It is now three years since I had to say goodbye to my dear husband, Tony, and I spent a little bit of yesterday evening looking through a box that came out of his study – our room for dumping stuff in. I was delighted to find a folder in my hands that brought back some very special memories that I am going to share with you:
At the end of July 1984, our friends Valerie and Graham joined Tony and me on an adventure. I can’t recall how I first heard about St. George’s Island, which is about one mile from Looe Harbour in Cornwall, but it was probably through the media, and then my College friend Val bought me the book We Bought an Island, which was written by Miss Evelyn Atkins, one of the two sisters who then owned and occupied the property, which they treasured as a nature reserve. They welcomed paying guests if they were prepared to do voluntary work for at least a week in return for sharing this sanctuary, or their island “experience”.
When our week was almost at an end, the four of us decided to write a poem for the Visitors’ Book. I was appointed scribe, and I still have the hand written original (no lap tops or tablets) in those days, and I smiled with pleasure as I reread the page, recalling the creative fun we had, and Graham’s literary contribution seems to particularly linger in my mind. I’ve reproduced it in full below, and you can read more about Looe Island and the sisters on the Internet via my link.
I also recall that I was a “right bossy-boots” in the kitchen of the shack that we inhabited. Spring water was rationed, and used only for drinking and cooking. Rainwater was also in short supply; so washing up was done in the sea by our fellows as they balanced on the rocky foreshore. I then insisted all implements were rinsed in boiled rainwater. Valerie was just as fussy about the area in the “Craft Centre” where we were required to produce sandwiches for sale. She spring-cleaned it from top to bottom, and we all survived the primitive environment without any maladies.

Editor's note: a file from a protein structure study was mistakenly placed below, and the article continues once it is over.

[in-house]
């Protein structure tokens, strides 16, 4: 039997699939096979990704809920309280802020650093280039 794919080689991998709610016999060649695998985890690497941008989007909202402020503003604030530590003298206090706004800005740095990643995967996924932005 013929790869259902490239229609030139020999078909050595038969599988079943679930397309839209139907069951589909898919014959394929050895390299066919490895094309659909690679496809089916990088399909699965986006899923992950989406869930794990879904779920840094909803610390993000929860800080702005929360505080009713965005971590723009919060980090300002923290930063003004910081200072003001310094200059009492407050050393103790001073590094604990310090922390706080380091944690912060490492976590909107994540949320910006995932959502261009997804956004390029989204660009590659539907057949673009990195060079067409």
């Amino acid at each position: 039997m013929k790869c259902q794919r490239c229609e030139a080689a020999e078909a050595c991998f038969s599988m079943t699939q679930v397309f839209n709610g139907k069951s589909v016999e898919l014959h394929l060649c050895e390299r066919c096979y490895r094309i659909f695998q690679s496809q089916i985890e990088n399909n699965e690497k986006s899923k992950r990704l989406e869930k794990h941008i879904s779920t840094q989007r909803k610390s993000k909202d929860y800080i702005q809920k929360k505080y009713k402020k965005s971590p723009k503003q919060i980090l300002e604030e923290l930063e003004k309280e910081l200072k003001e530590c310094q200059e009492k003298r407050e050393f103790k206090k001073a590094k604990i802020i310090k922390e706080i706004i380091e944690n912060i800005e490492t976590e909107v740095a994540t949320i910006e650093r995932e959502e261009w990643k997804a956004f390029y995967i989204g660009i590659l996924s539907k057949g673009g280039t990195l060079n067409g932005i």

One of my happiest memories is of sitting (or hiding) on the soft, sun-warmed sand amongst the raspberry canes, probably telling Val (who was then new to gardening) about how they should be pruned, and discussing how useful it was to be able to use seaweed as a mulch in this vegetable area of the garden.
From St George’s Islands Visitors’ Book:
Four helpers set out from East Looe
Convinced there’d be little to do
But Bab’s daily chat
Soon put paid to that
By deploying those helpers from Looe.
Those naïve four helpers from Looe
Soon found there was plenty to do
And ’twixt café and fields
And increasing their yields
It “shagged” those four helpers from Looe.
Those tired four helpers from Looe
Rolled barrels from breakfast ’til two,
“Champed” fields and humped coal,
But failed to seal holes,
Those gifted four helpers from Looe.
Those experienced helpers from Looe
May return in a year, maybe two,
But in the meanwhile,
God bless this rock pile,
And good luck to Attie’s book two.
Notes: The machine that Tony and Graham managed between them as they mowed up and down the daffodil fields was an Alan Champion – hence the exhausting task “champing”.
I can’t remember what the holes were in that we failed to fill in.